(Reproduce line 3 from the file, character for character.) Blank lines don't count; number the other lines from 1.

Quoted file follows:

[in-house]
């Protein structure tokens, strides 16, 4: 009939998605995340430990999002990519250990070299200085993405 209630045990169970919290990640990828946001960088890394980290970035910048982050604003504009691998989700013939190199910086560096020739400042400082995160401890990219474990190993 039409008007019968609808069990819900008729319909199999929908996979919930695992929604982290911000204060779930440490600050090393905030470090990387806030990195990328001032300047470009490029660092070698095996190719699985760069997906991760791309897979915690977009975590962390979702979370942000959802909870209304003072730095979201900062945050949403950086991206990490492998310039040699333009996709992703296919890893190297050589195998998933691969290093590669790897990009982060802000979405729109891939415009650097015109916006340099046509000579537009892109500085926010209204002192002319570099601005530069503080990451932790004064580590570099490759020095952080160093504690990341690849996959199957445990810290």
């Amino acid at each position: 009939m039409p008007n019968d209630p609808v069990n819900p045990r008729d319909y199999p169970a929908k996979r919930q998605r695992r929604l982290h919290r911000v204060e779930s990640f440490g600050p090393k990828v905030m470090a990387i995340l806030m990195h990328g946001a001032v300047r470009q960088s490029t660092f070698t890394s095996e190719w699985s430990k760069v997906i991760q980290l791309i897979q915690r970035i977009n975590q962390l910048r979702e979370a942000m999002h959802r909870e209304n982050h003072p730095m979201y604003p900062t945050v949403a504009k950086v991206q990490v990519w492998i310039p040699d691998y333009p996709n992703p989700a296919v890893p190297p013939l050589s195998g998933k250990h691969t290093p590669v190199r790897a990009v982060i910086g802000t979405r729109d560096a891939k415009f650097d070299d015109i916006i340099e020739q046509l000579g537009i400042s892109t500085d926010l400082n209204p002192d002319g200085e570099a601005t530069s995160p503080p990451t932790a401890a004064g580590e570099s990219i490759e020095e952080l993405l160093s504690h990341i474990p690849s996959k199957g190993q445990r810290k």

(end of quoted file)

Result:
């Amino acid at each position: 009939m039409p008007n019968d209630p609808v069990n819900p045990r008729d319909y199999p169970a929908k996979r919930q998605r695992r929604l982290h919290r911000v204060e779930s990640f440490g600050p090393k990828v905030m470090a990387i995340l806030m990195h990328g946001a001032v300047r470009q960088s490029t660092f070698t890394s095996e190719w699985s430990k760069v997906i991760q980290l791309i897979q915690r970035i977009n975590q962390l910048r979702e979370a942000m999002h959802r909870e209304n982050h003072p730095m979201y604003p900062t945050v949403a504009k950086v991206q990490v990519w492998i310039p040699d691998y333009p996709n992703p989700a296919v890893p190297p013939l050589s195998g998933k250990h691969t290093p590669v190199r790897a990009v982060i910086g802000t979405r729109d560096a891939k415009f650097d070299d015109i916006i340099e020739q046509l000579g537009i400042s892109t500085d926010l400082n209204p002192d002319g200085e570099a601005t530069s995160p503080p990451t932790a401890a004064g580590e570099s990219i490759e020095e952080l993405l160093s504690h990341i474990p690849s996959k199957g190993q445990r810290k």